6.1 Ambulatory care sensitive conditions (ACSCs) are conditions for which primary care can prevent the need for hospitalisation, or for which early intervention can reduce the risk of complications or prevent more severe diseases developing (60).

6.2 Diabetes, chronic obstructive pulmonary disease (COPD), asthma, hypertension, and congestive heart failure (CHF) are ACSCs with evidence to show that much of the treatment can be delivered in primary care.

6.3 Treated early and appropriately, deterioration in people with these conditions can result in avoidance of hospital admissions.   Consequently, hospitalisations due to ACSCs are defined as “avoidable hospitalisations” (61, 62).

6.4 As the costs for treating patients in primary health care are lower than those observed in urgent care settings and hospitals, health systems with strong primary health care can attain higher levels of cost-effectiveness.

6.5 Avoidable hospital visits and admissions should be considered indicators of misallocation of resources across health and social care (63).

6.6 Appropriate prescribing is also a good marker of primary health care quality and efficiency, because it indicates inappropriate use of resources.

6.7 Research indicates that better patient care experiences are associated with higher levels of adherence to recommended prevention and treatment processes, better clinical outcomes, better patient safety within hospitals, and less health care utilisation (71).

6.8 In 2001, the OECD initiated the Health Care Quality Indicators Project.  The aim was to develop and report indicators for international comparisons of health care quality.  Over the following 20 years, this evolved to become the Health Care Quality and Outcomes Programme which uses 64 indicators to allow for international comparison across 40 countries.

6.9 The OECD defines health care quality as a core dimension of health system performance.

Quality in health care means that the care provided is:

      • Effective: achieving desirable outcomes, given the correct provision of evidence-based healthcare services to all who could benefit, but not to those who would not benefit
      • Safe: reducing harm caused in the delivery of health care processes
      • Patient-centred: placing the patient/user at the centre of its delivery of healthcare

SR6 - Summary Recommendations

A UWS should be assessed upon collection of data on key topics

  • Smoking
  • Obesity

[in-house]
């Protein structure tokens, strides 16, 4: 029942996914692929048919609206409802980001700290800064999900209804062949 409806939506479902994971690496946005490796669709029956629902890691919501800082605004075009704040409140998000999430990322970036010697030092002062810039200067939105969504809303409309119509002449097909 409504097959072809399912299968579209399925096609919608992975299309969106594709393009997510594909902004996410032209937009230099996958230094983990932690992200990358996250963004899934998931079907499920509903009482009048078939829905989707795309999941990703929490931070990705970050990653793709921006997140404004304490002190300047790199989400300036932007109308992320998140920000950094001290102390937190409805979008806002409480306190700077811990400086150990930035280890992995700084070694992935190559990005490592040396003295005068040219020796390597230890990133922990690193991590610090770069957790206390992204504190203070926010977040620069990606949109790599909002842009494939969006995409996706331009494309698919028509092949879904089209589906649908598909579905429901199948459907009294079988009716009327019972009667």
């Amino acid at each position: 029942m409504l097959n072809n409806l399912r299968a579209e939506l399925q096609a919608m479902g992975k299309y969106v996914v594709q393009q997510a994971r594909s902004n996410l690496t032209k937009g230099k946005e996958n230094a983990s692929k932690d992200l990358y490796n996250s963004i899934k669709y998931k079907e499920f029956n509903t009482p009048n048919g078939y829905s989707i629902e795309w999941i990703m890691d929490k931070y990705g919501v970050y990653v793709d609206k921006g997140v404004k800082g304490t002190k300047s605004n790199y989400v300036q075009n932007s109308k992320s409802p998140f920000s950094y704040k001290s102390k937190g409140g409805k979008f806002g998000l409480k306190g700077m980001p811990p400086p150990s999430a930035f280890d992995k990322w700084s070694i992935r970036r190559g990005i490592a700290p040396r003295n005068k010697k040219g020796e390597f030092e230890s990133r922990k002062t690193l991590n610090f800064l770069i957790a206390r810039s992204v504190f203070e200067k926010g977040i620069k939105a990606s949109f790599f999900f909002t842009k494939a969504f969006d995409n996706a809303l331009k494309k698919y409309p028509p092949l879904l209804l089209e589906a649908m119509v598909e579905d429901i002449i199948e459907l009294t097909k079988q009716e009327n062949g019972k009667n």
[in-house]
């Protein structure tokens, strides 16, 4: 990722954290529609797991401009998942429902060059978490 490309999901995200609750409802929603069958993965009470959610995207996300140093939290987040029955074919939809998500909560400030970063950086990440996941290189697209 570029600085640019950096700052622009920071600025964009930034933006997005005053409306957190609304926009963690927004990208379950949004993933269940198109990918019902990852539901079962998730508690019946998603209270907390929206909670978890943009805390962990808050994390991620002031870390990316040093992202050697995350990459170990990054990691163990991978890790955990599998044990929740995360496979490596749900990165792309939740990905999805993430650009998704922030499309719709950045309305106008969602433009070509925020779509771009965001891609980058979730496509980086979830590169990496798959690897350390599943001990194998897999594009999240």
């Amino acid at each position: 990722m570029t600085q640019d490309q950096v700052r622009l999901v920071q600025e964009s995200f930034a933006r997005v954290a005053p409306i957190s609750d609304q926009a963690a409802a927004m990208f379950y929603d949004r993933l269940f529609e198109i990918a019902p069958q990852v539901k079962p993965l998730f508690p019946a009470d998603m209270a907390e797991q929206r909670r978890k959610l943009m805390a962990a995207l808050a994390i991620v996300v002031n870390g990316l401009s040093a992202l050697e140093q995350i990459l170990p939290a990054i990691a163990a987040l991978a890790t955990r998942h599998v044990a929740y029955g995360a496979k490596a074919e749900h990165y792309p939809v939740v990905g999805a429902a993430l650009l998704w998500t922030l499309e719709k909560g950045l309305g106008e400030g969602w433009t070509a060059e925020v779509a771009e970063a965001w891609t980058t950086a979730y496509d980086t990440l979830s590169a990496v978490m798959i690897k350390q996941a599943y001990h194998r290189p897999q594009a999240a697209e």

• COPD
  • Asthma
  • Hypertension
  • Heart Failure
  • Diabetes
  • CKD
  • Access
  • Prescribing (antibiotics and opiate use)
  • Patient experience
  • Integration
  • Education
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7.1 The NHS is funded through three means: general taxation, national insurance contributions, and private fees for a small number of services.  Where income has dropped in the form of national insurance contributions and private fees, general taxation is used to ensure the NHS receives its budget.  In 2018/19 the budget for the NHS was £114b (64).  General taxation accounts for around 80% of the budget (1).

7.2 Utilising general taxation as the major source of funding is equitable due to the large-scale pooling of financial and health risks (1).  The use of this means is efficient with low administrative costs when compared to implementing dual or multiple systems and affords the state legitimate control over the healthcare agenda.

7.3 However, healthcare runs the risk of causing a financial burden to the government.  By definition, a tax-funded healthcare system depends upon a well-performing economy.  In such an instance where economic weakness could result in a reduced healthcare budget due to reduced tax revenue, a plurality of financial income streams may be advantageous.

7.4 Currently, private fees provide a small contribution to the UK healthcare budget.  The benefit of this is to limit the exposure of patients to a market where eligibility is based upon risk selection and ability to pay.  Minimisation of this market also limits resource wastage in the form of excess management and administrative costs. 

7.5 The minimisation of resource wastage reduces this barrier to the provision of universal healthcare.

7.6 Whilst there is no formula to address the funding needs of universal healthcare, a plurality of income streams with majority funding by social means appears preferable.